GM Holden was the first Australian manufacturer to fit seat belts on all models, the first to introduce an energy-absorbing steering system and a sled-tested child safety capsule, first to offer independent rear suspension on a large car and to utilise supercomputer technology for multiple scenario crash simulation and injury risk measurement.
Holden also led by example with the introduction of driver, passenger and side impact airbags and more recently with the standard fitment of electronic stability control crash avoidance technology on all of its locally produced vehicles.
Data from long-running field accident research and other GM Holden-funded programs has driven many safety development initiatives. The primary focus throughout has been safety system design for the real world driving environment.
Given the globalisation of vehicle development processes within the General Motors organisation, Holden designers and engineers now work to a much broader brief than ever before. They contribute their expertise to major product programs and develop rear wheel drive vehicles for export markets that include the Middle East, the United States, South Africa and Brazil.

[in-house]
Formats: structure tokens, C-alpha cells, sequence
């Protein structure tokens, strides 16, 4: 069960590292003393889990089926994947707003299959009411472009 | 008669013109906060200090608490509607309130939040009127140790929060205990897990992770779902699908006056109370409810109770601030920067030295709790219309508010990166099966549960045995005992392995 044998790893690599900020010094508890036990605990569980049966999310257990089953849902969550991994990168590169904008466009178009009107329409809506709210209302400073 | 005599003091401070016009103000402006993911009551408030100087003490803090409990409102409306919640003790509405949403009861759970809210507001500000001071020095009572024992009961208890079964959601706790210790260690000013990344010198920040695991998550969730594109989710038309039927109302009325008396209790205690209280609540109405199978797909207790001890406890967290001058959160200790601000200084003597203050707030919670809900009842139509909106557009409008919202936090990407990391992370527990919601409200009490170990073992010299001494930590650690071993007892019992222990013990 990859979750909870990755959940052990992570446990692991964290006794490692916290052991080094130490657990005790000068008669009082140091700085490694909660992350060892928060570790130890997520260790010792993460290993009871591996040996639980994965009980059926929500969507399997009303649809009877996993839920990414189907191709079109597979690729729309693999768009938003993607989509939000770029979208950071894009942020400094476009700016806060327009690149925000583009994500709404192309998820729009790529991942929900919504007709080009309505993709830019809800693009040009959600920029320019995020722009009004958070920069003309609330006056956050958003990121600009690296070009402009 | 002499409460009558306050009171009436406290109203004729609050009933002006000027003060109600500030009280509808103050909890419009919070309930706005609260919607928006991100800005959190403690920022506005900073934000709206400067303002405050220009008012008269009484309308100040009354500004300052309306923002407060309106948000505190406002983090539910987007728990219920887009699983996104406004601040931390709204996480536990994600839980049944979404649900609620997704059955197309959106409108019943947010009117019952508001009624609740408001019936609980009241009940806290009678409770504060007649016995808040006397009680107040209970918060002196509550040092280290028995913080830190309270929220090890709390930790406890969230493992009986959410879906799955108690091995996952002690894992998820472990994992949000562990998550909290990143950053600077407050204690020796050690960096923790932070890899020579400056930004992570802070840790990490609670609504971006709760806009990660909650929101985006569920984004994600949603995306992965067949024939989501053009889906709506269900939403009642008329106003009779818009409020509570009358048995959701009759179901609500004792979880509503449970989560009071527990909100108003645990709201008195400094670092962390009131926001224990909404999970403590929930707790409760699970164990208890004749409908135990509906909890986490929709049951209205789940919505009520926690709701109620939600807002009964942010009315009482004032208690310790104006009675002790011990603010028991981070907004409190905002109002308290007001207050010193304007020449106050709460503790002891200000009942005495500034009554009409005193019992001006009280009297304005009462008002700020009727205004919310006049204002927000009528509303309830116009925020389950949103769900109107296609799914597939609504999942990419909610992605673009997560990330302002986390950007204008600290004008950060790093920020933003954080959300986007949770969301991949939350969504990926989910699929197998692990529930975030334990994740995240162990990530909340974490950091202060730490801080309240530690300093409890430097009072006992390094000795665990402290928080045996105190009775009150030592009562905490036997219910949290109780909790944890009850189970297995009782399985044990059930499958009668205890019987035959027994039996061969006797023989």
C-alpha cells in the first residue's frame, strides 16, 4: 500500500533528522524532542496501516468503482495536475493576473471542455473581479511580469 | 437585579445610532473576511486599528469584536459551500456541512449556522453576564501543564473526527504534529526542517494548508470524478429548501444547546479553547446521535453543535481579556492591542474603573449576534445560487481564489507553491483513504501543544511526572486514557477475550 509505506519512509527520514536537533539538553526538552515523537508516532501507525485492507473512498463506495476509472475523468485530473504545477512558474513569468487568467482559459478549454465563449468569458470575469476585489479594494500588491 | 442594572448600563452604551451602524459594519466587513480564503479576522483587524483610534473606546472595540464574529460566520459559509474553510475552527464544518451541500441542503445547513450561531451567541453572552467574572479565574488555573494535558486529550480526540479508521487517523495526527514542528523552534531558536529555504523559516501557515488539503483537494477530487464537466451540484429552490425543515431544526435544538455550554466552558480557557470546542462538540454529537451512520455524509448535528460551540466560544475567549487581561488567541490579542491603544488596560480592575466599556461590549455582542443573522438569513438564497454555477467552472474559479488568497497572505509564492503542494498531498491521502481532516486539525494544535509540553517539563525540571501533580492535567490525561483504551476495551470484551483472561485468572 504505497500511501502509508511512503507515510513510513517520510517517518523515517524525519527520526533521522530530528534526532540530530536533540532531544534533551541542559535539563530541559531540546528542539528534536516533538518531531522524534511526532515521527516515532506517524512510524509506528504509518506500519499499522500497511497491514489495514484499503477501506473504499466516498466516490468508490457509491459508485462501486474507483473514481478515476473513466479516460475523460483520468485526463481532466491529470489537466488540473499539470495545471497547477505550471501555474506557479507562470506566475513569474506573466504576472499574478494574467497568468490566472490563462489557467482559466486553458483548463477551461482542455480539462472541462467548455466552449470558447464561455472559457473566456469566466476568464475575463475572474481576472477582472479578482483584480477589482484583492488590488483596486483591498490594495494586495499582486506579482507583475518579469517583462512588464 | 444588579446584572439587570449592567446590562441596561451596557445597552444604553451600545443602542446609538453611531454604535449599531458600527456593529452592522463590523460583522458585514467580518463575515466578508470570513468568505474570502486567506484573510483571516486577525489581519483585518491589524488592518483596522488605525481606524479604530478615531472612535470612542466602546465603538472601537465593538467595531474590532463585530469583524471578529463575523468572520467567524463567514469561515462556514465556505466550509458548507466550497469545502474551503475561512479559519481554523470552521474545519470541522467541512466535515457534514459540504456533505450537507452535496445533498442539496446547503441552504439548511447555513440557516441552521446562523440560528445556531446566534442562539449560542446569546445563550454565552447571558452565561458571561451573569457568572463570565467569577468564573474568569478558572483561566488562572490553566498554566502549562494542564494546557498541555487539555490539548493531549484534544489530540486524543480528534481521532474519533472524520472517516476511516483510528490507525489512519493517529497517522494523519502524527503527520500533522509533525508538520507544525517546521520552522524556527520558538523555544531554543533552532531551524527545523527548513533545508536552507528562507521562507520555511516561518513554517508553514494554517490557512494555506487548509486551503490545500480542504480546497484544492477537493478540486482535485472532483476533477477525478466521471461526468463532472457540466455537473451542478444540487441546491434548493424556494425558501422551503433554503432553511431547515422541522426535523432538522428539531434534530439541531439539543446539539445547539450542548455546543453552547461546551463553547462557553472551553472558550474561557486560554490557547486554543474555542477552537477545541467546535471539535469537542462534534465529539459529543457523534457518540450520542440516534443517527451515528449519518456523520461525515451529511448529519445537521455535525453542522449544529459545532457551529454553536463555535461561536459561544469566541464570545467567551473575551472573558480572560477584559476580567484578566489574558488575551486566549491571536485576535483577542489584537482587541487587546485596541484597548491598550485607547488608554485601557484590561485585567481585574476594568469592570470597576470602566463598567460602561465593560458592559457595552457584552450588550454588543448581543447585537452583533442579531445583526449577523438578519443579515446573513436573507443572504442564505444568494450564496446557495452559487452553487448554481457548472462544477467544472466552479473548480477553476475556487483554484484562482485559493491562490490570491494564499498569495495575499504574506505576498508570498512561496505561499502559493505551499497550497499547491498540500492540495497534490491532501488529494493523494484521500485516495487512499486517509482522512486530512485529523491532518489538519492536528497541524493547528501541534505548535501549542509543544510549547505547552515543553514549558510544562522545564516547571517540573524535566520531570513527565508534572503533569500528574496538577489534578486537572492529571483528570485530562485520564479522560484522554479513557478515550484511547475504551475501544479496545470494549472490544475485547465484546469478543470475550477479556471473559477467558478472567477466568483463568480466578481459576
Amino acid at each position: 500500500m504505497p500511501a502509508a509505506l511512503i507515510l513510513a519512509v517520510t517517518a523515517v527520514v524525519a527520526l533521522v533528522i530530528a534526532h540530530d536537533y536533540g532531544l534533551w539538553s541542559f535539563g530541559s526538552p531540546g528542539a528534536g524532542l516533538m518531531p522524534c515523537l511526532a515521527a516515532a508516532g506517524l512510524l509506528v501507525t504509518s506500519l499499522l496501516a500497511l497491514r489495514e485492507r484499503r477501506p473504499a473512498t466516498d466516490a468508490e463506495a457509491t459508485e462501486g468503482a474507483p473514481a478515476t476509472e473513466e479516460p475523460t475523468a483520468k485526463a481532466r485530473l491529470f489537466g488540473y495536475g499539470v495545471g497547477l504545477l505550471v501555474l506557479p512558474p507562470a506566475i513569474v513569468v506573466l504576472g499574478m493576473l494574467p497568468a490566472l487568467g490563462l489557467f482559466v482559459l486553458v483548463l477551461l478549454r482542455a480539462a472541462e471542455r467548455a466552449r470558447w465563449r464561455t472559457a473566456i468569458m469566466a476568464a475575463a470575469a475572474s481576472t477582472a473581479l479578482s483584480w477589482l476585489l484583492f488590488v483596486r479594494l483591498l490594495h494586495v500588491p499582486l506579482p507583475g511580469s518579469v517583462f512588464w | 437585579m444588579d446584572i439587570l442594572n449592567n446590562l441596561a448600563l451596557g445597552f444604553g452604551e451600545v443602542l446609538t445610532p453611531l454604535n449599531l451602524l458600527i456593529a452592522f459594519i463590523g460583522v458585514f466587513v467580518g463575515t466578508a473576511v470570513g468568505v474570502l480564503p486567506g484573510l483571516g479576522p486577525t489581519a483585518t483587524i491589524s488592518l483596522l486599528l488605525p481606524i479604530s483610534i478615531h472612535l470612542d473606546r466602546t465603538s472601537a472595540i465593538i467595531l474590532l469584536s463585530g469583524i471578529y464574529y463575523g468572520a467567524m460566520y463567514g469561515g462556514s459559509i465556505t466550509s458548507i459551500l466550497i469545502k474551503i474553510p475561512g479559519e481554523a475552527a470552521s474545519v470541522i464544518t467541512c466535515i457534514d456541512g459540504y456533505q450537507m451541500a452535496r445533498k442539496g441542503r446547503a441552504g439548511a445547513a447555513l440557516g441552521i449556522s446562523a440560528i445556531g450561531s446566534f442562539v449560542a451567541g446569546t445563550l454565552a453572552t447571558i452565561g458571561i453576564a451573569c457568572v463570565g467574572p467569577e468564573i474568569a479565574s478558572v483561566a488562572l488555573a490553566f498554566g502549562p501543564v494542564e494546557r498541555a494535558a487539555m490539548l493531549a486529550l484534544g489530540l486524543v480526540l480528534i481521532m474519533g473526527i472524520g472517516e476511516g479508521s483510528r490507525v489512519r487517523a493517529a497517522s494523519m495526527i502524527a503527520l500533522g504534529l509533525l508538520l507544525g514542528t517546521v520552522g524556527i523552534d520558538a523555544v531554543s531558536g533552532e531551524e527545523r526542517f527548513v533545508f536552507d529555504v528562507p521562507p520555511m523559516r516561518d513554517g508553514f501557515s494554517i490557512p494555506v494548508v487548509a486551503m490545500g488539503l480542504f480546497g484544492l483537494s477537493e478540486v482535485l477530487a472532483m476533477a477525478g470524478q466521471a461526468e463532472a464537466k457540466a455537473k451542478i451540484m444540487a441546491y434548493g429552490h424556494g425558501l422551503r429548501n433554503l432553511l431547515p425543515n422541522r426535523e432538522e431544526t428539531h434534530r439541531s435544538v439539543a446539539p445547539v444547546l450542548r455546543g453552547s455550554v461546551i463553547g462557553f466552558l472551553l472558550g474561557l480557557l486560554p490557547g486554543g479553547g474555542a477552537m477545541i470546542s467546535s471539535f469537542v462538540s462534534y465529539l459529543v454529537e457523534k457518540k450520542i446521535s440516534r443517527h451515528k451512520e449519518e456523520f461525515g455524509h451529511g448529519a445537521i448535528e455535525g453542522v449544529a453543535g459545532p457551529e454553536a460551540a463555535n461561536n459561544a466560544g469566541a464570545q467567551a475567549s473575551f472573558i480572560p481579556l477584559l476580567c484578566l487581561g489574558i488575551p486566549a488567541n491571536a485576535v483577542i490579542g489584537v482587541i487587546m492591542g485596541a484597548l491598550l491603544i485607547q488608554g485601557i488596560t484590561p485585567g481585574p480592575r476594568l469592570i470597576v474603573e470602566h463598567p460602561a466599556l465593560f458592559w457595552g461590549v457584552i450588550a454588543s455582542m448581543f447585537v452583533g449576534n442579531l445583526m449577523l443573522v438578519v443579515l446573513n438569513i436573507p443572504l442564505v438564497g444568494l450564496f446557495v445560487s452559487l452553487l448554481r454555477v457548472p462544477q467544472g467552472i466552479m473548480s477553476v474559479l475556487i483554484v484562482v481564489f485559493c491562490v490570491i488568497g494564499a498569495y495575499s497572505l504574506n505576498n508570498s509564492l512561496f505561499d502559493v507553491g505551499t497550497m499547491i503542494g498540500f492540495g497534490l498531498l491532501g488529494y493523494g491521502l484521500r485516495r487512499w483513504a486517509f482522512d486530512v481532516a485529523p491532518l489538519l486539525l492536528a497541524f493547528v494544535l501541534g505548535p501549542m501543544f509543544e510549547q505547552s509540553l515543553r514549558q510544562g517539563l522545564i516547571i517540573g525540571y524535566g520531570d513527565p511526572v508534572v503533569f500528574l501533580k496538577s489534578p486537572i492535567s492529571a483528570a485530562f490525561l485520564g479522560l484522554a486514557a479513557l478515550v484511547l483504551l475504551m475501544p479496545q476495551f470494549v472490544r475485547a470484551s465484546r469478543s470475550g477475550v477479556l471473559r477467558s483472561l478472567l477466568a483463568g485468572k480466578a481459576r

Developing cars capable of handling a great diversity of driving environments and climatic conditions and which satisfy demanding regulatory requirements, they engage in a dynamic cross-pollination process, drawing on worldwide GM technological resources and contributing to GM leadership in safety research, engineering and product innovation.
The results of this process are evident in the exemplary levels of safety technology applied to the current Holden vehicle range.
At GM Holden our safety priorities will continue to be guided by analysis of the real-world driving experience and involvement in programs to improve road safety. An understanding of injury risk and strategies to reduce it are the main factors that will help to set our safety policies, guide advanced research and implement future product safety systems.
Chairman and Managing Director